http://www.cbre.ca/NR/rdonlyres/D6AF...nal2q11ofc.pdf
Where is Quebec City's principal business district - the place where real companies and accounting firms and commercial law firms etc. are concentrated? I know there are tons of government buildings there, but I never hear very much about business activity in the city. Winnipeg and Quebec City are theoretically similar, both being about the same size and provincial capitals, and yet Quebec seems so much more government dominated.
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  #58  
Old Posted Sep 17, 2011, 2:27 AM
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PM’s ‘rock star’ status fuelling office demand


Canada’s stable economy, and Prime Minister Stephen Harper’s “rock star” popularity among foreign investors, is fuelling a surge of demand for office space, especially in the GTA’s suburbs, according to a new study.

http://www.thestar.com/business/arti...-office-demand
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  #59  
Old Posted Sep 17, 2011, 3:41 AM
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Originally Posted by Innsertnamehere View Post
sure, encanas old space is leased. but where will the companies moving into their old offices move from?! their offices will be empty. i see caltrane's point. somewhere in calgary some office is going to be sitting empty when the bow comes online. whether it is encanas old office doesn't matter.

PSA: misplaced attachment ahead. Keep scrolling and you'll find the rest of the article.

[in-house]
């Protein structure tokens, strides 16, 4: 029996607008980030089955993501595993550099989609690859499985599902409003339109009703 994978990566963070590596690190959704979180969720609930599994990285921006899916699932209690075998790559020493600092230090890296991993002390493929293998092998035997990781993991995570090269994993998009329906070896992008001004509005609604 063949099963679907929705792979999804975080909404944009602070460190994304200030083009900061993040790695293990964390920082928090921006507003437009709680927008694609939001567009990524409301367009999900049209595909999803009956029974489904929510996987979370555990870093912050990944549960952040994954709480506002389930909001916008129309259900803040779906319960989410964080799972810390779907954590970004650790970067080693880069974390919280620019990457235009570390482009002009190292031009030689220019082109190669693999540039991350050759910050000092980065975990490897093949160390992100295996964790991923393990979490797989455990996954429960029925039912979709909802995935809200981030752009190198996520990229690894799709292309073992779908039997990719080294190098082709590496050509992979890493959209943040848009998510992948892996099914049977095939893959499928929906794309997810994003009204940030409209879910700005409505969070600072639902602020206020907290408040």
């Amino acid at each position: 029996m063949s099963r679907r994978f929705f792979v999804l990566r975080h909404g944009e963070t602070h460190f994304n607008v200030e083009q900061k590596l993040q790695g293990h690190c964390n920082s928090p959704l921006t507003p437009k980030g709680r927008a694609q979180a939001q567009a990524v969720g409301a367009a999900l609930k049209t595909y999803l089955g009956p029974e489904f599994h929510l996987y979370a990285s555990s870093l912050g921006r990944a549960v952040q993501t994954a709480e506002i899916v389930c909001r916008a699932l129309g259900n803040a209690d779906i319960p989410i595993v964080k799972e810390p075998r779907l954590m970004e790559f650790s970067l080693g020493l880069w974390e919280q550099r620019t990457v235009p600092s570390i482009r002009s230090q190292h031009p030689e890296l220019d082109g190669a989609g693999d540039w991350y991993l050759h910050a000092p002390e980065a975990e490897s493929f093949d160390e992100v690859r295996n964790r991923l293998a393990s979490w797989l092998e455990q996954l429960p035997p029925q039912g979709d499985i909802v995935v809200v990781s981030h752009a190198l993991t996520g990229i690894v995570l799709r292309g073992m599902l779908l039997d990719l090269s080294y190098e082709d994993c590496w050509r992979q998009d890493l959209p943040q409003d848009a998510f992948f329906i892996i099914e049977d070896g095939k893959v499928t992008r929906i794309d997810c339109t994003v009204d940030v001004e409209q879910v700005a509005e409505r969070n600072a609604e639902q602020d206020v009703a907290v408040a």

are you suggesting that there will be no new jobs created in all of this. just people being moved from one place to another. that is a very narrow view of the Calgary market. there will in fact be a large number of new jobs created because of the advancing economy. this is why new office space is created, not because they want to move into an shiny new tower. the demand for extra space is actually needed.
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  #60  
Old Posted Sep 17, 2011, 4:35 AM
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Where is Quebec City's principal business district - the place where real companies and accounting firms and commercial law firms etc. are concentrated? I know there are tons of government buildings there, but I never hear very much about business activity in the city. Winnipeg and Quebec City are theoretically similar, both being about the same size and provincial capitals, and yet Quebec seems so much more government dominated.
Well, there isn't that much more to Manitoba than Winnipeg for the government to govern. Quebec is seven times larger; it is to be expected that its government would be larger accordingly.